Front Range Community College Blog

2016 FRCC Documentary Explores Gender Identities

A group of students eager to learn media production has turned into a professional production team – Storage Room Productions – with sights set on exceeding the successes of the students that came before us.

Previous students in FRCC Multimedia Graphic Design Program created two documentaries, one of which received a Student Achievement Award and acceptance into the Library of Congress, and the other recently was selected for The Alhambra Theatre Film Festival in Indiana.

It’s a high bar, indeed.

Documentary Premieres May 6, 2016

“Spectrum: Embracing Gender” is scheduled to premiere at 7 p.m. May 6 at the Bug Theater, 3654 Navajo St., Denver. The documentary explores the way people view and embrace gender identities.

Setting the Title

After a semester and three weeks of pondering, the class came to a unanimous decision on the title: “Spectrum: Embracing Gender.

During the fall semester, our working title was Embracing Gender, but at the beginning of the spring semester most of the students agreed that it sounded a little bare and could use something more.

“Spectrum” surfaced during our interviews two experts, Dr. Mary Ann Watson at Metropolitan State University of Denver and Dr. Catherine Forest at the Stanford University Health Center. There was a common distaste for the gender binary culture throughout our interviewing process. It became evident that gender can materialize in as many ways as there are people. Some individuals do not identify with being either male or female, others identify as a blend of both, while others identify with a gender but their self-expression and preferences still do not conform to commonly understood gender norms within our culture.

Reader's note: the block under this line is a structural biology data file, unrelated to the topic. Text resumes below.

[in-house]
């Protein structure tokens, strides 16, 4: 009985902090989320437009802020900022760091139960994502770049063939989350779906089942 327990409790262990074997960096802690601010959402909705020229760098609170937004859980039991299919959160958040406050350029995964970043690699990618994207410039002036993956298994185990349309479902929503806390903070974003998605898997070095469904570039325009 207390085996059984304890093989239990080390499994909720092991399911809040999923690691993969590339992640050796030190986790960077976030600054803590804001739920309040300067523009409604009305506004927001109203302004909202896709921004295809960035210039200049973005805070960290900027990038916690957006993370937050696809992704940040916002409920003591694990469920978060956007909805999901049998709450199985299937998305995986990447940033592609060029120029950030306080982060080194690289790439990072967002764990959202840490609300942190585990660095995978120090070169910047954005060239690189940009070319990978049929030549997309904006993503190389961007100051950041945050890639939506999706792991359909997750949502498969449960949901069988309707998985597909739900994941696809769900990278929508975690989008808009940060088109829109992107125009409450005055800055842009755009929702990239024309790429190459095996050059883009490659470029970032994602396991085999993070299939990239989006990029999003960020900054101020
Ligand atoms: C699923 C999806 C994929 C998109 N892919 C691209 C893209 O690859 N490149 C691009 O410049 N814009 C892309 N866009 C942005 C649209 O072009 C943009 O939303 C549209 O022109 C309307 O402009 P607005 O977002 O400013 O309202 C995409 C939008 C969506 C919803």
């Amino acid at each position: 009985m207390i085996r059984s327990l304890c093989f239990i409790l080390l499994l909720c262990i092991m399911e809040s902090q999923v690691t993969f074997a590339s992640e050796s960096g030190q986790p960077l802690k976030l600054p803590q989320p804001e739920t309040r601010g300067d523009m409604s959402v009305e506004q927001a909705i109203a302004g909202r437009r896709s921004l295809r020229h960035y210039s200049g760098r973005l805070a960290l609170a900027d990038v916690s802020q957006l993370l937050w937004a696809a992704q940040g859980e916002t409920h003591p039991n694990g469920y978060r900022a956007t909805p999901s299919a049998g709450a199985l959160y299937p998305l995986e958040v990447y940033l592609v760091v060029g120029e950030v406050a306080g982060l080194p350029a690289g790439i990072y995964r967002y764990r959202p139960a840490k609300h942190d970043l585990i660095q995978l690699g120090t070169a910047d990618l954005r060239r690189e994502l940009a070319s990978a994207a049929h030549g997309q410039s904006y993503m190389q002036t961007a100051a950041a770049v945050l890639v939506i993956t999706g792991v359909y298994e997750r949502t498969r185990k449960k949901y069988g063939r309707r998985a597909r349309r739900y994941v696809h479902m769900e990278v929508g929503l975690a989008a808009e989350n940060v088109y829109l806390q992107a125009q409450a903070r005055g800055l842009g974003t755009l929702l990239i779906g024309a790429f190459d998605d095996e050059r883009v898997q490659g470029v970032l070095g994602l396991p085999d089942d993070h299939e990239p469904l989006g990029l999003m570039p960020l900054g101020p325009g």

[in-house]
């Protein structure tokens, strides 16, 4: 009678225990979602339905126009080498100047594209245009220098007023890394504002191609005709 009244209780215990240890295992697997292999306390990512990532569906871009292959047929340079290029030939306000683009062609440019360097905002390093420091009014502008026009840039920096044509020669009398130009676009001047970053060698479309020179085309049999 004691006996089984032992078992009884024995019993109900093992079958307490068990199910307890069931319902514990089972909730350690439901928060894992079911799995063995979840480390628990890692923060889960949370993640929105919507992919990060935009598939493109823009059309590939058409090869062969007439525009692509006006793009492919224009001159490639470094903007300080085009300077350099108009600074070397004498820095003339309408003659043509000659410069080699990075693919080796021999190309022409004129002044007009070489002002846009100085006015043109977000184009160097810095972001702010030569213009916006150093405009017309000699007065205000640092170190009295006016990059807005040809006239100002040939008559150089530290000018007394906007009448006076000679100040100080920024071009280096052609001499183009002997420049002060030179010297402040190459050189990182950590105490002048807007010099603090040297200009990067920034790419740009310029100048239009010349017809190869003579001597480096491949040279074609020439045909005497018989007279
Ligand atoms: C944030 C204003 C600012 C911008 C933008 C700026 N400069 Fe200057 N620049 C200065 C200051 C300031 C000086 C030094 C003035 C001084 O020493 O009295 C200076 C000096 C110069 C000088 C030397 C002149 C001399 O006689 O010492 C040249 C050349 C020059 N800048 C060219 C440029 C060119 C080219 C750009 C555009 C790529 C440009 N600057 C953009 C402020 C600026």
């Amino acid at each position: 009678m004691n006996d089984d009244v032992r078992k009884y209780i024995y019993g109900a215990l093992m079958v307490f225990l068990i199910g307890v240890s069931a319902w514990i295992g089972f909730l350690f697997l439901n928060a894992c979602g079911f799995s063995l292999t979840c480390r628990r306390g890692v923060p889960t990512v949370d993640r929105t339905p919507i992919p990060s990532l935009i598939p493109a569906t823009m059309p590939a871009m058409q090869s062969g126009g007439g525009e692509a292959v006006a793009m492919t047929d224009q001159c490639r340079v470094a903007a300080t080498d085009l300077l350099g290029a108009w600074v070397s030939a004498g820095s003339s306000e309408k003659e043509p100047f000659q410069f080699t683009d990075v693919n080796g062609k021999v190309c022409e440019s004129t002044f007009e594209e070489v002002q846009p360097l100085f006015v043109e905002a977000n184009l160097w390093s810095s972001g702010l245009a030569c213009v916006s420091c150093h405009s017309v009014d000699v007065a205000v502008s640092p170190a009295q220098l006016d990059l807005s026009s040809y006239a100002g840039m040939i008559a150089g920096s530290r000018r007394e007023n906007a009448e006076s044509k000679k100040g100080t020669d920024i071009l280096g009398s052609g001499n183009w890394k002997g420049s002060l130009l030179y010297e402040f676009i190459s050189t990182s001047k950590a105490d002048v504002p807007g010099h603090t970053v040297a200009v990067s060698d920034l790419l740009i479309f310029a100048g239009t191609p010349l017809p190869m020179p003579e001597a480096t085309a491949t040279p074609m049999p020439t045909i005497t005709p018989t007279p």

Expanding the Meaning of Gender

Seeing the variety among people we worked with really gave all of us an opportunity to explore and expand the meaning of gender for ourselves. We concluded that gender is a spectrum, which includes the rich variation that exists between masculinity and femininity. The journey lies in accepting and embracing that fluid aspect of the self.

A Change in Atmosphere

The atmosphere of the work environment shifted after winter break. The fall semester’s novice students, me included, have matured into focused, goal-oriented individuals who have learned the merits of good communication and teamwork. Much thanks go to the more experienced students who were our mentors and guides.

A Hands-On Approach to Learning

The hands-on approach to learning made the lessons much more memorable. Last semester, we conducted very personal one-on-one interviews with transgender volunteers. This semester, the focus is on editing the video footage, generating “b-roll” and animations, promoting, and finalizing the loose ends.

Everything used to feel so scrambled. I did not understand many of the terms used in documentary production. I constantly asked experienced students what everything meant. I am glad I did because now I feel like I can be trusted with meaningful tasks.

A Team Working Together

In contrast to how things felt last semester, this semester feels much more organized. There are distinct teams of students: the editors, animators, writers, videographers, promoters, the assistant director, and the director. The execution of everything feels much smoother than before, as if it were a real professional production studio. Because of better communication and structured teams, we are staying on schedule and progressing efficiently.

We are one big team, and we can’t wait for the premiere.

Avatar for Sonya Wagner

ABOUT THE AUTHOR

Sonya Wagner is from Kiev, Ukraine. She moved to the States at 15. She is passionate about film/art, sociology, traveling, and learning about other cultures.